The dominant type of fiber in dense connective tissue is collagen, as explained by McGraw-Hill Higher Education. Dense connective tissues may also contain elastic protein fibers or reticular fibers, according to the University of Western Australia.
The University of Western Australia also explains that the collagen fibers are composed of smaller units. Tropocollagen is formed by three collagen molecules in the form of a triple helix. Tropocollagen subunits form collagen microfibrils, which then form thin collagen fibrils. Collagen fibrils, in turn, compose collagen fibers.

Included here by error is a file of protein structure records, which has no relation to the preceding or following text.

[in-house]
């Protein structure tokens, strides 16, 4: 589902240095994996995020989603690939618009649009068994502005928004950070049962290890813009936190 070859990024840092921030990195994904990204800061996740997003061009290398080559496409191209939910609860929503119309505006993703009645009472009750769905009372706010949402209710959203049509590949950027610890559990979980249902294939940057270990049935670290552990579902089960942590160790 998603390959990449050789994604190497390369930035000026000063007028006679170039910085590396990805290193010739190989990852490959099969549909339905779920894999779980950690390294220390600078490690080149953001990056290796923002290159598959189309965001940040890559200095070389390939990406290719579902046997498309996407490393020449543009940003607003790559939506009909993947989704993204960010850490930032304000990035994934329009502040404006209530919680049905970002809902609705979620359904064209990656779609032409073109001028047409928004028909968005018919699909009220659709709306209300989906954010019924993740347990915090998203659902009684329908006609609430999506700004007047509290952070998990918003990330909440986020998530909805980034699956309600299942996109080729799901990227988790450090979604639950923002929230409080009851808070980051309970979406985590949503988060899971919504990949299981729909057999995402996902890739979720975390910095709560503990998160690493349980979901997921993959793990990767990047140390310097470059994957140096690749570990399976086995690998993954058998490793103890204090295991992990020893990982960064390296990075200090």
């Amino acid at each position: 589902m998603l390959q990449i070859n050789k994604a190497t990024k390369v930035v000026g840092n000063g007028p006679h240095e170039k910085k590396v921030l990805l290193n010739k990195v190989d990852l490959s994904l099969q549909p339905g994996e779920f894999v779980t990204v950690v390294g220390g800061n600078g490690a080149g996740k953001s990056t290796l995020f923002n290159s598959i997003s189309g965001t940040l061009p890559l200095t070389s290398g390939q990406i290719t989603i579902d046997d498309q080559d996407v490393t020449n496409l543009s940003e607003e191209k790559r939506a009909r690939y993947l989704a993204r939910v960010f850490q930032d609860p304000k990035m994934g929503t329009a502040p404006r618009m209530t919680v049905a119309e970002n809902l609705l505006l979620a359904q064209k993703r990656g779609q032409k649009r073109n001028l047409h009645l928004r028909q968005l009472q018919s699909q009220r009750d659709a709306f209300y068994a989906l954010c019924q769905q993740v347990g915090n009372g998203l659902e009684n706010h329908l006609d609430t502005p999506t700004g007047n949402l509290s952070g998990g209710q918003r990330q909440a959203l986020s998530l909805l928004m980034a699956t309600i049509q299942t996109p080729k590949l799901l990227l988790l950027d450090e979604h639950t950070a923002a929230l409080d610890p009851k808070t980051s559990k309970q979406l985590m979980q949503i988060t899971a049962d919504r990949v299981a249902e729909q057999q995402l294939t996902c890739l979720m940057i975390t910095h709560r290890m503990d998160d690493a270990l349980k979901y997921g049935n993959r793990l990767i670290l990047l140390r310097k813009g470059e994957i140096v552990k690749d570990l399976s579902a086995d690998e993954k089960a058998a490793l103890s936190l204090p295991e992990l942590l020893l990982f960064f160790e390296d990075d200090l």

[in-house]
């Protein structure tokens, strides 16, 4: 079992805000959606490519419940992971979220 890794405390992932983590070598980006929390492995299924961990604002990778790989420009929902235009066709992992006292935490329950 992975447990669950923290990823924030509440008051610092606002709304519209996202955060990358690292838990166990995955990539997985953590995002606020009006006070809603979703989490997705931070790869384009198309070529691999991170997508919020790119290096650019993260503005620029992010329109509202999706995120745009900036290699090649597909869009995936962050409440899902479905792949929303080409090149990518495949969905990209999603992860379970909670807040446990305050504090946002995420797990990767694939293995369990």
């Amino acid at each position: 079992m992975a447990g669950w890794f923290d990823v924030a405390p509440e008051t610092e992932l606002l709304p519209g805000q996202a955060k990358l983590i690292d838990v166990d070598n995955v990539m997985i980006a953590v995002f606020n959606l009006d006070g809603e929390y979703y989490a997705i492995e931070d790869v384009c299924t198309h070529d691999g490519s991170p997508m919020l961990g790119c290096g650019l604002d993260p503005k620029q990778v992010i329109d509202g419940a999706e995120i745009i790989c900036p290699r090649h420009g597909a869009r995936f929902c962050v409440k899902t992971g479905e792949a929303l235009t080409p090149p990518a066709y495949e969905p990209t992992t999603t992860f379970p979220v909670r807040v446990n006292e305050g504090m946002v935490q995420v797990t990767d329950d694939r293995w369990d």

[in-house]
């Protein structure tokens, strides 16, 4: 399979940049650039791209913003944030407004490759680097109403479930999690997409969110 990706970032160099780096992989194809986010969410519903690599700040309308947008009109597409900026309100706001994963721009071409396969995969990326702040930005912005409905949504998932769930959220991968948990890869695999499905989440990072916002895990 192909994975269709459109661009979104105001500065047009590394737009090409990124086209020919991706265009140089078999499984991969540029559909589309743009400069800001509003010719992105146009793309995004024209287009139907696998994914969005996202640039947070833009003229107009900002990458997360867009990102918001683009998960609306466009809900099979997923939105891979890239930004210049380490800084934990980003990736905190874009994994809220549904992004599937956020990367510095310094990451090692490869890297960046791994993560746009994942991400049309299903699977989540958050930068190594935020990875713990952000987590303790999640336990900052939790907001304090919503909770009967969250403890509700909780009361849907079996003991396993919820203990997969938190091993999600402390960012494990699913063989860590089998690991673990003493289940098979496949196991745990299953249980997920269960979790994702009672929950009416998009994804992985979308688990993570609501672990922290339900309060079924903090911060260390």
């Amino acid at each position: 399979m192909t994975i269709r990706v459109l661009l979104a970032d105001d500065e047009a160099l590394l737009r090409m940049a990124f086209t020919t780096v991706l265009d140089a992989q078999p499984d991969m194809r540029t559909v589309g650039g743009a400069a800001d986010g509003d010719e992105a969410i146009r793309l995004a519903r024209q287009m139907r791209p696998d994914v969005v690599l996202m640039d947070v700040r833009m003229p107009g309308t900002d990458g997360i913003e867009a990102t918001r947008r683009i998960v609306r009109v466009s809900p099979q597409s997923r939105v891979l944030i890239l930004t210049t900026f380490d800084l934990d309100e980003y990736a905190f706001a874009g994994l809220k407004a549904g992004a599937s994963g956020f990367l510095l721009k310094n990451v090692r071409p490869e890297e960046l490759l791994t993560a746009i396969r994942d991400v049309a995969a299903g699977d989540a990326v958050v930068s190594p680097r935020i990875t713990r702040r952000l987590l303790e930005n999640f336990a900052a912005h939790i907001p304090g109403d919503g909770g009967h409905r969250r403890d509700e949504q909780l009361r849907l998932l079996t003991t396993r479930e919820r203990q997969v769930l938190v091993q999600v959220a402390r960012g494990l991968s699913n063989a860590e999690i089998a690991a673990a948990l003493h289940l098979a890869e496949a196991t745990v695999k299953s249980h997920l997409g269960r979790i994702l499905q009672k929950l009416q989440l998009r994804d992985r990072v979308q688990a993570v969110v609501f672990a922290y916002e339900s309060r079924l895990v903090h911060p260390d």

According to Yale University, dense connective tissue can be found in walls of arteries, bone, tendon and the dermal layer of the skin.